News & Updates
Tauranga to receive $230m for housing — 25.05.2013
Tauranga will receive $230 million to help the city cope with increased housing pressures.
The Government today announced a $1 billion fund which will be distributed among five councils throughout New Zealand.
Tauranga City Council has approval for $230m of this to help fund infrastructure needed to build 35,000 homes across the region.
More than 7000 of those will be in the greenfield development at Te Tumu, Papamoa East.
The money will also go toward a capacity upgrade to the Te Maunga Wastewater Treatment Plant and a new water treatment plant at Te Puke. Finance Minister Steven Joyce and Building and Construction Minister Dr Nick Smith announced the news this morning.
“These funding decisions will help provide another big step forward in housing supply,” Minister Joyce said.
“The funding will be used to provide network roading and water infrastructure for 60,000 houses across nine projects in these five fast-growing urban areas.”
Dr Smith said the funding brought forward the ability to build these homes, in some cases up to eight years earlier than otherwise.
“Adding these big new subdivisions will help lift the supply of residential sections and bring greater consumer choice into the housing market.”
The billion dollar fund will cover:
– Auckland Council – $300 million – 10,500 houses
Greenfield development (North-west) at Whenuapai and Redhills.
– Hamilton City Council – $272 million – 8,100 houses
Greenfield development (Peacockes) on southern edge of Hamilton.
– Waikato District Council – $37 million – 2,600 houses
Te Kauwhata (new development on the shore of Lake Waikare).
– Tauranga City Council – $230 million – 35,000 houses
Greenfield development at Te Tumu (eastern end of Papamoa) as well as a capacity upgrade to the Te Maunga Wastewater Treatment Plant and a new (Waiari) water treatment plant (at Te Puke).
– Queenstown Lakes District Council – $50 million – 3,200 houses
Two new greenfield sites (Quail Rise South and Ladies Mile) on the Frankton Flats and an extension of the Kingston township.
Dr Smith said they would work closely with councils and developers to ensure these projects were progressed at pace.
The Government expects to make statements on further new funding options and tools for housing infrastructure in the coming weeks.
Housing Infrastructure Fund
How will the Housing Infrastructure Fund work?
It is a one-off contestable fund which councils in high-growth areas can apply to for funding to bring forward the transport and water infrastructure required for new housing – especially where financing issues are holding up development.
It will accelerate the short and medium-term supply of new housing where it’s needed most. This will be done by investing up-front in infrastructure to ensure more housing can be built in a timely fashion.
The fund will directly finance water infrastructure through an interest-free loan of up to 10 years to allow for councils to receive revenue from the new houses, from development contributions and when people move in and start paying rates. Transport infrastructure will be funded through alterations to the Funding Assistance Rate subsidy provided to councils under the National Land Transport Fund.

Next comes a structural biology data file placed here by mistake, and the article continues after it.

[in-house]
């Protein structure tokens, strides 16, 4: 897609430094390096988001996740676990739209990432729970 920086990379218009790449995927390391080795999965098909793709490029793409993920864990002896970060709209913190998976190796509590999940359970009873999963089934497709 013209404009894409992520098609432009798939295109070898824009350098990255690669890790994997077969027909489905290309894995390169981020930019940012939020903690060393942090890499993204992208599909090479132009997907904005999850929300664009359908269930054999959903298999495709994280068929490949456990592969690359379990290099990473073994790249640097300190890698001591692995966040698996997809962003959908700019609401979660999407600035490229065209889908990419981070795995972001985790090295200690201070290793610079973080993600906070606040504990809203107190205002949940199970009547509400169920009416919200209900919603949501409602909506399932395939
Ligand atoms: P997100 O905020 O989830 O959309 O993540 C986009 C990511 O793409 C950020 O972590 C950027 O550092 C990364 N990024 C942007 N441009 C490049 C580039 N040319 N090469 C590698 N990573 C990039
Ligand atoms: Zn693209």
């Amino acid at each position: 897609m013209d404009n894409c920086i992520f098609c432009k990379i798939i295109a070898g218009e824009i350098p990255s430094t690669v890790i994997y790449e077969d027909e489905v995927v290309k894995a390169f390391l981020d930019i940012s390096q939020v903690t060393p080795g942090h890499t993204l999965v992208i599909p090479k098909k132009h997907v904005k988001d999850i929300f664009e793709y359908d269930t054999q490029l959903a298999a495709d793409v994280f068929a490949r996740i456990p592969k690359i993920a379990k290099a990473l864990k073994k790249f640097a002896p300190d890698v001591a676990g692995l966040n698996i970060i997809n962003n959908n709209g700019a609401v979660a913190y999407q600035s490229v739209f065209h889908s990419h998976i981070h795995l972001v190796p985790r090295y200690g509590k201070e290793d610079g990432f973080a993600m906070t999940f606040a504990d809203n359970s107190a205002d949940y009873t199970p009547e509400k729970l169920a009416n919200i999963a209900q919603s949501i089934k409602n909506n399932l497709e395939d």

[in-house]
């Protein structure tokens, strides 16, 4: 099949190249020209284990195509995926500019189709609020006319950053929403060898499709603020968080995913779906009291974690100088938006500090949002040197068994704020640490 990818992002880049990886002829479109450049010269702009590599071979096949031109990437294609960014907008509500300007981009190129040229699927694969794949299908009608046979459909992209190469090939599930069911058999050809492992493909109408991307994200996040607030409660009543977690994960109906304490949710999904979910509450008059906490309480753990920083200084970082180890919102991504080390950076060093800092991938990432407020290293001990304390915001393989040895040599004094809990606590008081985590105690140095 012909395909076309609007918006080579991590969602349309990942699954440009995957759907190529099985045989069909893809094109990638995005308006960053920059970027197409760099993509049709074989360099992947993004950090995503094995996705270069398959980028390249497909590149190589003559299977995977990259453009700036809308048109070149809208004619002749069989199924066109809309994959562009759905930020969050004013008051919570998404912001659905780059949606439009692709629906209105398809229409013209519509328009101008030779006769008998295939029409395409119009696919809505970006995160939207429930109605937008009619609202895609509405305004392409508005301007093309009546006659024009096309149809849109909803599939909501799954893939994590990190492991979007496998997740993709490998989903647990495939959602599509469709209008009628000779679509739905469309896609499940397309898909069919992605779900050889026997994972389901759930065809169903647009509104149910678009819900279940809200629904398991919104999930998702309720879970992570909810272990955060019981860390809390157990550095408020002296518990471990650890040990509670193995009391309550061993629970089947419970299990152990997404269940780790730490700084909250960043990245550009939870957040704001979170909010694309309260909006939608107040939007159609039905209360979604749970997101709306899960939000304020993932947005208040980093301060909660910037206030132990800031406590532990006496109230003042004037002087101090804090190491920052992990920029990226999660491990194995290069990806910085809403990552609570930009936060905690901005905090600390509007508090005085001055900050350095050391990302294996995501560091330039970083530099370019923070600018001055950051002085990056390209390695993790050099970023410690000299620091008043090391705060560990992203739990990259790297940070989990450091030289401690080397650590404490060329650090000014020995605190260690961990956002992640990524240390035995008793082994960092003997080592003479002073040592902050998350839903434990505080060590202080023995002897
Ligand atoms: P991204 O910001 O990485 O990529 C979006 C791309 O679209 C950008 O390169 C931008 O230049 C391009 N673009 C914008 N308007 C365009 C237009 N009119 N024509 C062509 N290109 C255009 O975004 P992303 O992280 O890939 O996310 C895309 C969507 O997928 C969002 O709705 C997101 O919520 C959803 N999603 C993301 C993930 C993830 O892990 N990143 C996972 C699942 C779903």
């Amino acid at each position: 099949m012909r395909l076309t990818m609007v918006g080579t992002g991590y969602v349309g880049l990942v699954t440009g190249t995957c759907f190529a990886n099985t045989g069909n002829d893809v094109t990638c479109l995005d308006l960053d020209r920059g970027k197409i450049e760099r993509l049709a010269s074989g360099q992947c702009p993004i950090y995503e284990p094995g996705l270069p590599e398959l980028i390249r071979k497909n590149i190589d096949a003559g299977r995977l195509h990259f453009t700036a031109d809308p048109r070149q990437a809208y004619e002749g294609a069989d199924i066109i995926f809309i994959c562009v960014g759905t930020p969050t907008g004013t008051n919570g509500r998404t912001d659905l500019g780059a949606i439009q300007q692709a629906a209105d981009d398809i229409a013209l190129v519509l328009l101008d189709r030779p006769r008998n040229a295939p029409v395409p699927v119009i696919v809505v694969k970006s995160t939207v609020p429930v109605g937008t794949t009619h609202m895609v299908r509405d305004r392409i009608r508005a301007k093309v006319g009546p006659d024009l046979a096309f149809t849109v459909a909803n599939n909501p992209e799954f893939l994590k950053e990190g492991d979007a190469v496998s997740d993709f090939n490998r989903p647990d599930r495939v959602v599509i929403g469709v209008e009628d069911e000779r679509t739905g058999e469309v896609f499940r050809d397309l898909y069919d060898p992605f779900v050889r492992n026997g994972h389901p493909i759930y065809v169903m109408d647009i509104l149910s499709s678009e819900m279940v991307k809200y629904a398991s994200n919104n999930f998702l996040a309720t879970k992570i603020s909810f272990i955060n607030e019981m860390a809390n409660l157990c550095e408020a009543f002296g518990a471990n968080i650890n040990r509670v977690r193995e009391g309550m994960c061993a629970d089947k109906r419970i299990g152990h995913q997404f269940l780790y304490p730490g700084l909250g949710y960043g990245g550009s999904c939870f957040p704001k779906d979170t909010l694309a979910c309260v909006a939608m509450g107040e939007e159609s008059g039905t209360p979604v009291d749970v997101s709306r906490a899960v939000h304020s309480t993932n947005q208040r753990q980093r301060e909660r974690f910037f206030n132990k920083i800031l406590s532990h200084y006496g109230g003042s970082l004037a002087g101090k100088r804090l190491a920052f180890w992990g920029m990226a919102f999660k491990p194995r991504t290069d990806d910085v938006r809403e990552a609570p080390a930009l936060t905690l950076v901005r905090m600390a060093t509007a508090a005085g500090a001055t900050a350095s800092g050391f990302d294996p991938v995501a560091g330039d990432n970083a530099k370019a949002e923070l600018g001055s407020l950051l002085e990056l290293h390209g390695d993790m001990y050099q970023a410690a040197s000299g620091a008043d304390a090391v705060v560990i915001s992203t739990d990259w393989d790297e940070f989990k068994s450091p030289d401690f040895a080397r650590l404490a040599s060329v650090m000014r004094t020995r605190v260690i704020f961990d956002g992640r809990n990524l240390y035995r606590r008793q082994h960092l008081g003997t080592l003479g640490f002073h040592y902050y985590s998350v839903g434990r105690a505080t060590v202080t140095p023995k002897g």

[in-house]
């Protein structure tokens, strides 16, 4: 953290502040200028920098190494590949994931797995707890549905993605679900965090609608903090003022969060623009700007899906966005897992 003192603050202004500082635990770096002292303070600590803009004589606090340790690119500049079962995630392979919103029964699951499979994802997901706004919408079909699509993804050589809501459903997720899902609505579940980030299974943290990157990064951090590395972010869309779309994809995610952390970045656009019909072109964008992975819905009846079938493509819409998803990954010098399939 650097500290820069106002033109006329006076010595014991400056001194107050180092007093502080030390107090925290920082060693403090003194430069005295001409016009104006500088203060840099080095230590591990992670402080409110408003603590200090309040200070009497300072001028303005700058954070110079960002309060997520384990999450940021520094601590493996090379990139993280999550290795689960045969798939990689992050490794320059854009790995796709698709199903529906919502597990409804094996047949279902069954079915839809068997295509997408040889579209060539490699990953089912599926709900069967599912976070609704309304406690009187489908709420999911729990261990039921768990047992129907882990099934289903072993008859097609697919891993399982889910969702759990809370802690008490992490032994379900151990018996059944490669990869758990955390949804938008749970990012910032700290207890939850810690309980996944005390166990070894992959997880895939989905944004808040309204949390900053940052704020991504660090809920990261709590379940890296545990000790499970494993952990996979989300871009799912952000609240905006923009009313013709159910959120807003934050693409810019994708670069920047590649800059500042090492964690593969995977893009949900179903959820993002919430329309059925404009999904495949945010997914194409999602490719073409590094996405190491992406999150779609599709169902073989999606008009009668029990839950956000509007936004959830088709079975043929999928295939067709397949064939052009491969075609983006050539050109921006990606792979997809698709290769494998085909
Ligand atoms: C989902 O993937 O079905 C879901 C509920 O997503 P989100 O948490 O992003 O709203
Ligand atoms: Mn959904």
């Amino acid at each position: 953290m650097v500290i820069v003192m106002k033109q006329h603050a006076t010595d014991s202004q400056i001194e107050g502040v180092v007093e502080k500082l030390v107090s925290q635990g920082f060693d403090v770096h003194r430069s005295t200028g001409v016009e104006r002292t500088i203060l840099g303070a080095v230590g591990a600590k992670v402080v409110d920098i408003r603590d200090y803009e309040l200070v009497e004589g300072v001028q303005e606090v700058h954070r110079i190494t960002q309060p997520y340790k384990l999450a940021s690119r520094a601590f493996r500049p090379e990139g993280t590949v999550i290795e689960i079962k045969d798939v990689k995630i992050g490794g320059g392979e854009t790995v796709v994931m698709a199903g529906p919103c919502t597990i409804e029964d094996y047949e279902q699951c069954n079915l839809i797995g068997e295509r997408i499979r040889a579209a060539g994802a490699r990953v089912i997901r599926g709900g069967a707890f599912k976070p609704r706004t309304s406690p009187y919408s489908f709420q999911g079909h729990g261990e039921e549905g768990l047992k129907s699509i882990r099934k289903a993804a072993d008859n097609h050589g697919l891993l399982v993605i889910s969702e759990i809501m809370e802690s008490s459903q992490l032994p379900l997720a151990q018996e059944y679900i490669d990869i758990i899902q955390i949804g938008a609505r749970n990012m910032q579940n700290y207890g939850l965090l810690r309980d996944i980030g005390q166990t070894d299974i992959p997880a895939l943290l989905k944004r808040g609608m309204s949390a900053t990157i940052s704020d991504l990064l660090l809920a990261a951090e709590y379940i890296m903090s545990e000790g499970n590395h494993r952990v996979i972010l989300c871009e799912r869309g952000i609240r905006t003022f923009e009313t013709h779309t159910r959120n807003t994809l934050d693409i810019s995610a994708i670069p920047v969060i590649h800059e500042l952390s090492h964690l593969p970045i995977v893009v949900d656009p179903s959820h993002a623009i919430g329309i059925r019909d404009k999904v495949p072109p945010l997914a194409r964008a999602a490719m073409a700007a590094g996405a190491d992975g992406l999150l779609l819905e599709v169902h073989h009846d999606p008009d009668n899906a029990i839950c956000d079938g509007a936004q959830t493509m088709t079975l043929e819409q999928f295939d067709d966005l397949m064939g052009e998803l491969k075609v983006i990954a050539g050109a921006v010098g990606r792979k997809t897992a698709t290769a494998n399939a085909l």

How will the fund help?
Infrastructure, and it’s financing in particular, is one of the three key constraints to building more houses – alongside land supply and consenting requirements. Some councils are reaching their limits as to how much they can borrow for infrastructure. The Fund will provide a form of bridging finance to enable them to build infrastructure now while they wait for income from future ratepayers and development contributions to repay the Crown.
Why a one-off fund?
Longer-term, councils need to find new ways of funding infrastructure through existing funding tools or potentially coming up with new mechanisms. This is a short- to medium-term fund to enable the acceleration of new houses in high-growth areas, rather than an on-going subsidy to councils.
What are the eligibility criteria?
The eligibility criteria are:
Councils must be part of a high-growth urban area as described in the National Policy Statement on Urban Development Capacity;
Projects must be for new or upgraded trunk infrastructure in the form of transport, water supply, wastewater or stormwater infrastructure;
The infrastructure projects must support the building of new or additional dwellings;
The funding sought for the proposals can only relate to the capital cost of building or procuring infrastructure.
Which councils are able to apply?
Only those councils which are in, or part of, a high growth urban area:
Auckland Council, Hamilton City Council, Tauranga City Council, Christchurch City Council and Queenstown-Lakes District Council; and
Waikato District Council, Waipa District Council, Western Bay of Plenty District Council, Selwyn District Council and Waimakariri District Council to the extent that parts of these councils form part of a high-growth urban area.
Why is the fund not open to other councils?
The level of demand for new housing, and pressure on financial resources for additional infrastructure is greatest among those councils facing the fastest population growth. Prudent financial management suggests that resources should be allocated to the areas of most need and where the social and economic return on investment will be greatest.